Critical to Enterprises With Sensitive or Confidential Information
Data Loss Prevention, often abbreviated DLP, is no longer an optional solution for organizations that:
- Are in possession or use of data that is regulated, confidential, sensitive, or otherwise limited from public access;
- Are large enough to have more than a single, structured data repository such as only one server and dumb terminals (hardly the case anymore);
- Need to be able to prove to management, auditors, or regulatory bodies that they know where their data is, and how it is being protected.
Business owners should consult with security professionals according to Siciliano (Entrepreneur, 2014), CEO of IDTheftSecurity.com, Inc. Siciliano reported the importance of installing data-loss prevention software and performing a risk assessment, “it’s possible to monitor the entire network’s activities to detect events that could lead to a data breach and detect trespassers before it occurs” (p. 3).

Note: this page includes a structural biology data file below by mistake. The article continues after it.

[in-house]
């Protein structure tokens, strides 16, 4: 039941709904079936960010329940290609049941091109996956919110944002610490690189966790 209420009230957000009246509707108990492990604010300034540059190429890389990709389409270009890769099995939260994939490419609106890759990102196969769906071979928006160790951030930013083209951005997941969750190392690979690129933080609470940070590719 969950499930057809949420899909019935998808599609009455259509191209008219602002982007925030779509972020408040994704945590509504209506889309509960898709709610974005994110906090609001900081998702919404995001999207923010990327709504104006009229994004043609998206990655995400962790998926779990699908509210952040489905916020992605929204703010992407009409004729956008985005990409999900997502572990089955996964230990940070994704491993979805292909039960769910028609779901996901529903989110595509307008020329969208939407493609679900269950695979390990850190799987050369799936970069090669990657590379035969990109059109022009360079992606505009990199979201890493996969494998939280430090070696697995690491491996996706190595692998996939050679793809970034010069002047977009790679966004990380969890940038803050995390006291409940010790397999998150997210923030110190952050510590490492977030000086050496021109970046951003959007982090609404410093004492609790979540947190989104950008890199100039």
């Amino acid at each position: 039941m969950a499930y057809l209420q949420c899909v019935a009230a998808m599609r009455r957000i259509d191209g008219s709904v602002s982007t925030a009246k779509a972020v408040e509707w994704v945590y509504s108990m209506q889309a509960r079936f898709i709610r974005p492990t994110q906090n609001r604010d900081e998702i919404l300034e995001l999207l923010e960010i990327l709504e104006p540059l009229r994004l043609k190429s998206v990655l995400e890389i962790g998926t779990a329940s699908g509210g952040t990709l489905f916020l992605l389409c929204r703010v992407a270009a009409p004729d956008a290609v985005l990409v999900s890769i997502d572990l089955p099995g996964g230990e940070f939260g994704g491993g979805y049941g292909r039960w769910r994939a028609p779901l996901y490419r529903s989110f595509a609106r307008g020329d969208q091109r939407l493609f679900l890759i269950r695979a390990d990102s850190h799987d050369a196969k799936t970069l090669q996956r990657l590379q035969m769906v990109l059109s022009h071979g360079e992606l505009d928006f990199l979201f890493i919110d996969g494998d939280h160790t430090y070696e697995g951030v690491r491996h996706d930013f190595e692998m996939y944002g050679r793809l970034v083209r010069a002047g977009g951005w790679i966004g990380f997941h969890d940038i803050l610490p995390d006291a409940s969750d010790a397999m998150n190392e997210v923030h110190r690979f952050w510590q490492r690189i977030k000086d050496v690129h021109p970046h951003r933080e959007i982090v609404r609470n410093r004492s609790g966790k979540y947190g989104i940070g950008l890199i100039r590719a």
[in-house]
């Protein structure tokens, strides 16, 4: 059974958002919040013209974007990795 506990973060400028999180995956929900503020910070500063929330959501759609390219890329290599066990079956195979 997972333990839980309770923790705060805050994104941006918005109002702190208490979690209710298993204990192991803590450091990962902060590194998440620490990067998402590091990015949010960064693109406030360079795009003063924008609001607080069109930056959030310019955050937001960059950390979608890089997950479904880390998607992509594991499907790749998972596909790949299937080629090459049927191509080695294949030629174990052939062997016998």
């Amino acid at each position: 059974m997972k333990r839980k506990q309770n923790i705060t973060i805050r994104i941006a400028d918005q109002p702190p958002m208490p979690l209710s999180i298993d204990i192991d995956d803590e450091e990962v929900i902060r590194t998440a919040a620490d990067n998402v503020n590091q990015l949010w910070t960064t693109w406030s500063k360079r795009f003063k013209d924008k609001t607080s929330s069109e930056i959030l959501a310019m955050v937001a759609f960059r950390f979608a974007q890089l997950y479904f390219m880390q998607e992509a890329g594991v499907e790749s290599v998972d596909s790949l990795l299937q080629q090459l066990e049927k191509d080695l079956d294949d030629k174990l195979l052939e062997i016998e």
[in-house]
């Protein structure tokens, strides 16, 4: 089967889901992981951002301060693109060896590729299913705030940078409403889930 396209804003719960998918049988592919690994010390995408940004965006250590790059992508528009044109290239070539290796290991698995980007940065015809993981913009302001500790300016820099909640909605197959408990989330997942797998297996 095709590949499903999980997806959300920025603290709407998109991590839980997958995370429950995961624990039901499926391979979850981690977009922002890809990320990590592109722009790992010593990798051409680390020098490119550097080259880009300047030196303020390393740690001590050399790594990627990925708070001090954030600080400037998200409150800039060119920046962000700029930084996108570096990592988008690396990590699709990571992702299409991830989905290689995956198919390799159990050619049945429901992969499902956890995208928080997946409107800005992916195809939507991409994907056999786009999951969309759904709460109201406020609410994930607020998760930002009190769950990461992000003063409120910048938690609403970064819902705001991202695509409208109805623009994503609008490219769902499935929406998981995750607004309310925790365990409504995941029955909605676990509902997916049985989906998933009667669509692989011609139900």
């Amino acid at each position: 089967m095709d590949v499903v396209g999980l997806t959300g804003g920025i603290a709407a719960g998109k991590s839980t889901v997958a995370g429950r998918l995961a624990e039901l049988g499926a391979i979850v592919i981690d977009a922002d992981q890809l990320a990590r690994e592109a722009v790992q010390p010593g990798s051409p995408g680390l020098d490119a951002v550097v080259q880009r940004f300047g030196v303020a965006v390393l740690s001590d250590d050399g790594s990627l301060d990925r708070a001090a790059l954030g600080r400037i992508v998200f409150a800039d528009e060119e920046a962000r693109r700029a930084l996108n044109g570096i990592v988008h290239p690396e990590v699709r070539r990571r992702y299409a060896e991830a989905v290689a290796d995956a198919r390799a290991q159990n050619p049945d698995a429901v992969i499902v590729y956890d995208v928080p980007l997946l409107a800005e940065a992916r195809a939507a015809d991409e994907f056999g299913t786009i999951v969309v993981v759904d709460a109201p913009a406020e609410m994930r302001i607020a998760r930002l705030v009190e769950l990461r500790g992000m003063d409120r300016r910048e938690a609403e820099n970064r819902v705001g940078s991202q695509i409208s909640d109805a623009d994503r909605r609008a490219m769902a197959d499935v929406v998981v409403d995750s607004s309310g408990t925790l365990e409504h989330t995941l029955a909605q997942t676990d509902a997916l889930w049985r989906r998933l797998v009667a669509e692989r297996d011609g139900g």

Part of the Guide to Privacy and Security of Health Information explains the HIPAA Security Rule requirement that a covered entity must conduct a Risk Analysis [§ 164.308(a) (1) (ii) (A)] to identify risks and vulnerabilities to electronic protected health information. Performing a “risk analysis is the first step in an organization’s Security Rule compliance efforts” (Office of the National Coordinator for Health Information Technology, 2014, p. 10) in identifying and implementing safeguards that comply with and carry out the standards and implementation specifications in the Security Rule. In addition, organizations must perform an Application and Data Criticality Analysis [§ 164.308(a) (7) (ii) (E)] to, “Assess the relative criticality of specific applications and data…”
The first step in any information security and compliance program is understanding what data your organization has, where it is located, and who is using it; authorized or unauthorized. Complete and accurate knowledge is necessary in order to understand what laws or requirements apply to your organization, and which members of your workforce may require training or monitoring.